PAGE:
A warm welcome Mr. Curtis as first guest for the new "Seven Questions" feature on the site. In his interview, Mr. Curtis spoke about his inspirations in the kitchen, taste trends and finally, those much-lauded butter tarts.

seven spoons: How do your café and the book reflect your food philosophy?

Marty Curtis: Keep it simple. Easy to find ingredients that people are familiar with, when prepared with passion, make for an enjoyable, memorable meal. How you feel before you begin cooking is in direct relation to the end results.

7S: In the book you reference a similarity to Paula Deen in the way you've come to your success. You also have a bit in common with Ina Garten and Martha Stewart in that you left other careers to follow a passion for food. What advice would you now pass on to someone planning a similar leap?

MC: Believe in yourself, feel positive and enjoy what you are doing. For me, having a greater purpose other than yourself will make your work much more enjoyable and a lot of fun.

7S: Marty's World Famous Café has been in operation since 1996; over the years what changes have you noticed in the tastes of your customers and how has your menu evolved?

MC: Some people are wanting lighter menu items loaded with flavour and others still love hearty comfort food. Our phyllo quiche with locally grown leeks has been a big hit lately, served with a simple spring mix salad with olive oil and rice wine vinegar dressing. Our squash soup will appear again this fall as will our Turkey Pot Pie. All in all keeping up the quality is key.

7S: What trends or ingredients are inspiring you right now?

MC: With fall upon us, I am getting excited about pumpkin and squash right now. Now is when we gear up for Thanksgiving time and we make our fresh pumpkin pies again and squash soup sneaks its way onto our menu once again. I absolutely love this time of year for the cooler weather and the smell of a roaring fireplace. The seasonal changes really bring out some creativity and make for fun culinary experiences too.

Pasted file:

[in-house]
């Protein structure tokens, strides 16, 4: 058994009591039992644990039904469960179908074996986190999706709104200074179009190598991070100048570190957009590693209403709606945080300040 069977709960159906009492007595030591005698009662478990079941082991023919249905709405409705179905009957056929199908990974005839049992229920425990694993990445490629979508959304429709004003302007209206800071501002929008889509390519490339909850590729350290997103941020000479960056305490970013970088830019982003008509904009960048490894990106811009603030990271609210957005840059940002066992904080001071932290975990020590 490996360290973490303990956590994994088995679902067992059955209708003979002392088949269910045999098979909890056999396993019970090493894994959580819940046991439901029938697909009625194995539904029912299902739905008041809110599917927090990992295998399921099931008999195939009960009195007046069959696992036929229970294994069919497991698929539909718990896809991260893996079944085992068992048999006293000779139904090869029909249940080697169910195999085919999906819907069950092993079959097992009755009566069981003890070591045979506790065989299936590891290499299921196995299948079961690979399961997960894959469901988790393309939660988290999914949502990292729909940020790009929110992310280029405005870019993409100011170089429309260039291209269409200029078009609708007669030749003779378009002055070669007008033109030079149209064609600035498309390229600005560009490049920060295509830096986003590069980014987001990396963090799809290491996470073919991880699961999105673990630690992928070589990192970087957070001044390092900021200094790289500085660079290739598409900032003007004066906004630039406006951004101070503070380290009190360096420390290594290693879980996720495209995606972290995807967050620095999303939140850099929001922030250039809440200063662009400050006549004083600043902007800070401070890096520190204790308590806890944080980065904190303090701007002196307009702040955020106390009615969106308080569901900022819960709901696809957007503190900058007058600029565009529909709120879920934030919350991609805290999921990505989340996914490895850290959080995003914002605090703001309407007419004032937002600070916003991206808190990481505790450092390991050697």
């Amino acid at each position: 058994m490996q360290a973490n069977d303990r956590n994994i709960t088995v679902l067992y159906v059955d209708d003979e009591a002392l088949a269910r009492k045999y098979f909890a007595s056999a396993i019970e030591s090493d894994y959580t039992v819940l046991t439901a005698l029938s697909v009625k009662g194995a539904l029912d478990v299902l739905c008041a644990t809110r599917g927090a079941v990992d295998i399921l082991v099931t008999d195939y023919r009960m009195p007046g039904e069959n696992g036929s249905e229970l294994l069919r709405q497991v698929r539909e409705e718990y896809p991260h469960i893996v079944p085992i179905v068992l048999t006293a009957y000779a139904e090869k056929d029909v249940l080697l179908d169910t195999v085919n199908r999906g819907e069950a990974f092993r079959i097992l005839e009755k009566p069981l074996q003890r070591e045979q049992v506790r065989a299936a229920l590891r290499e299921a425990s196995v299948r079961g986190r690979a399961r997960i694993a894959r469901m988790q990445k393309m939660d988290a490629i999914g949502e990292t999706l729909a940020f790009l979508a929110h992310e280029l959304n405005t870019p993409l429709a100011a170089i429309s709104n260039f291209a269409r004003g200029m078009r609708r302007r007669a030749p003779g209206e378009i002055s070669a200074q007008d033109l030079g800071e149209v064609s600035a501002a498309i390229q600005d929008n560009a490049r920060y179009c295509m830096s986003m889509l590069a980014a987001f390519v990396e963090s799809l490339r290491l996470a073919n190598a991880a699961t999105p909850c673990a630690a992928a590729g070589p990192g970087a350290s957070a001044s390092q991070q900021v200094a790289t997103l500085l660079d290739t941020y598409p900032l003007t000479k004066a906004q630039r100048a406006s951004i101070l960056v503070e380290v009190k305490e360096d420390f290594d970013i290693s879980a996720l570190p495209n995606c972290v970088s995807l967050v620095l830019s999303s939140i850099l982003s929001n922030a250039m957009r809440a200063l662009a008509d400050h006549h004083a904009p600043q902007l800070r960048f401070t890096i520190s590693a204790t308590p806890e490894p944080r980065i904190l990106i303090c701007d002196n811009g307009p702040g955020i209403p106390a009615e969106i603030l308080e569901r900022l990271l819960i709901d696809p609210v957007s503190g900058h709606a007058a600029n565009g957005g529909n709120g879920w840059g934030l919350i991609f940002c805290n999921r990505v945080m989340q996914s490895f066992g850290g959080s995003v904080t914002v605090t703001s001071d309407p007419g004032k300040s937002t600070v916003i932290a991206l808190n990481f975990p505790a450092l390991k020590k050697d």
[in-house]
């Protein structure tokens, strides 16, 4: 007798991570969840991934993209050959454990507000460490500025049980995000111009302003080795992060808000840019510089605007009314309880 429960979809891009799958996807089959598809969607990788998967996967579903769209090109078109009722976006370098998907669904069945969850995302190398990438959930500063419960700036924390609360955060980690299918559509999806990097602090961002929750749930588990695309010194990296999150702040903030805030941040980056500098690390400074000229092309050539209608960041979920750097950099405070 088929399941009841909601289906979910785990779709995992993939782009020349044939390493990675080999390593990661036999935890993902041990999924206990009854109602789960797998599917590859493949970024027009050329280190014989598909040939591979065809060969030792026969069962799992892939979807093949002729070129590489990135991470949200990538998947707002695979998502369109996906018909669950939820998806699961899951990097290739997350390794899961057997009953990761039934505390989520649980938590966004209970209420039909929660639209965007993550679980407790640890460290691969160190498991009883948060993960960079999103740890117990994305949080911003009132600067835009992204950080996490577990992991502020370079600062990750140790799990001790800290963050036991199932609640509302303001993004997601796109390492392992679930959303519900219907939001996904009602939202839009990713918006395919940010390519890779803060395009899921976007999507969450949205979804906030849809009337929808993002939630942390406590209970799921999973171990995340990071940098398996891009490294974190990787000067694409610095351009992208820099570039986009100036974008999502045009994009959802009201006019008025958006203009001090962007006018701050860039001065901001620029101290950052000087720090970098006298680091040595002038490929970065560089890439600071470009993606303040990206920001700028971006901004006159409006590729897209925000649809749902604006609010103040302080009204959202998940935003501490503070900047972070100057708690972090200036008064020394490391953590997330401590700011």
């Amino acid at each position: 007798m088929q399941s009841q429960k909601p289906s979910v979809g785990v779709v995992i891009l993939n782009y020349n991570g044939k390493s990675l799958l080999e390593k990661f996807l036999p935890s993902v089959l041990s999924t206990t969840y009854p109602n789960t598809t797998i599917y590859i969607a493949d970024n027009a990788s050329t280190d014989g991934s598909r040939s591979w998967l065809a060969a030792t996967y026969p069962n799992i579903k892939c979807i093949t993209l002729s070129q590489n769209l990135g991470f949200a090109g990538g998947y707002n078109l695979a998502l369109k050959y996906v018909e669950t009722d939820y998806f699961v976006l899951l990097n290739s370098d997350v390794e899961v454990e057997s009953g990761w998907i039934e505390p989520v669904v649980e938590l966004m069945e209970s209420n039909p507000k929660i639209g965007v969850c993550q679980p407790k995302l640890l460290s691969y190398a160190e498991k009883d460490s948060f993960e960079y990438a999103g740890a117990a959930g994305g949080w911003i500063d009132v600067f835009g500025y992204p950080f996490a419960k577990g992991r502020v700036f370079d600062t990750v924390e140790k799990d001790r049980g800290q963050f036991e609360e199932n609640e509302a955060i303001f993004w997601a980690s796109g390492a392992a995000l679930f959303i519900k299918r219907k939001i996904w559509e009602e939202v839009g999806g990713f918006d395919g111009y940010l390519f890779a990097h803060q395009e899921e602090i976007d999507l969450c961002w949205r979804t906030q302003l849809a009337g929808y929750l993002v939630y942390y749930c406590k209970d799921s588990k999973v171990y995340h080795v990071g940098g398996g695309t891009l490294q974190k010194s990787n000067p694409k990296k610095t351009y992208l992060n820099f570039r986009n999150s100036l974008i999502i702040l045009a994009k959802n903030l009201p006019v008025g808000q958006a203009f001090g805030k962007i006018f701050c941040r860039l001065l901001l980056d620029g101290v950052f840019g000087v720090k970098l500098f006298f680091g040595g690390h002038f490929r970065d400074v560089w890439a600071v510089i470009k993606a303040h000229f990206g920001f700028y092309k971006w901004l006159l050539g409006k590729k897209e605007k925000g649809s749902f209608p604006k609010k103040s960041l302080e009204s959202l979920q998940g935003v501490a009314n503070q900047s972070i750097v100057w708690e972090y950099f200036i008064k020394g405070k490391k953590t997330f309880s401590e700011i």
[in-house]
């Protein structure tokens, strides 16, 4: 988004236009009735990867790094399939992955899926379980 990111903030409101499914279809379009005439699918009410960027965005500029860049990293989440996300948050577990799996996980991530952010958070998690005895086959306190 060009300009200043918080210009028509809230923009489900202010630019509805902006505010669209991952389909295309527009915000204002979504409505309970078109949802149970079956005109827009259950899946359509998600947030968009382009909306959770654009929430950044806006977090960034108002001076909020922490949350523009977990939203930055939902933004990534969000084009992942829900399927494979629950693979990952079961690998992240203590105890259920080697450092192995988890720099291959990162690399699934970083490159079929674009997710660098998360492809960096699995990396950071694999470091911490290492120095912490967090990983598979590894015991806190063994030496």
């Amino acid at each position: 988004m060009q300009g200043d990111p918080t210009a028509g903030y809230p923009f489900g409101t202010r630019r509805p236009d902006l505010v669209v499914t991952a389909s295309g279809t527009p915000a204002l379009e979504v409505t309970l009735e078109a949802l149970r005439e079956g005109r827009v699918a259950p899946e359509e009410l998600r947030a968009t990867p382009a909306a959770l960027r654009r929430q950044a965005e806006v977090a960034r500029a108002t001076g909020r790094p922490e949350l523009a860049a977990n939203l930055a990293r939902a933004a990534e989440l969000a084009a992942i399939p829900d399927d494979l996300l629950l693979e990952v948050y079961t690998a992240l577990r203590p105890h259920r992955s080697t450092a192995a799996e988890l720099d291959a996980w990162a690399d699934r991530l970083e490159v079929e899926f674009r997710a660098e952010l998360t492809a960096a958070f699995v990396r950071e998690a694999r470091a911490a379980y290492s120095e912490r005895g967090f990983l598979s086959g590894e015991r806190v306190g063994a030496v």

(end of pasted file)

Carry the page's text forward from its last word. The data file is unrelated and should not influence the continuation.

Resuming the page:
7S: Often you will hear chefs and cooks separate what they cook professionally, and what they cook in their own kitchen. Is that the case with you, and what is your go-to recipe at home?

MC: I enjoy all the salads at home that you will find on our menu at the café. A great rib steak every now and again as well as a great rack of slow cooked ribs with grilled vegetables. As for a go to recipe ... the Trivial Marinade as mentioned in the cookbook is a go to recipe for me. It works with just about anything for the grill ... beef, chicken or pork.

7S: What are your five pantry or refrigerator staples?

MC: Eggs, butter, pasta, veggies and fruit.

7S: And finally, the obvious question. Why share the secret of your famous buttertart recipe?

MC: It makes me feel good to know that people now have the secret recipe and are able to recreate something in the comfort of their own home that has brought us success on many different levels. It's educational, fun and comforting. Everyone wins.

Thanks to Marty Curtis for taking the time to speak with us. Look out for my review of Marty's World Famous Cookbook (Whitecap, 2008) coming up on Monday, September 15, 2008. The recipe for the Lemon, Blueberry and Cream Cheese Muffins is available in the book and online here (scroll down).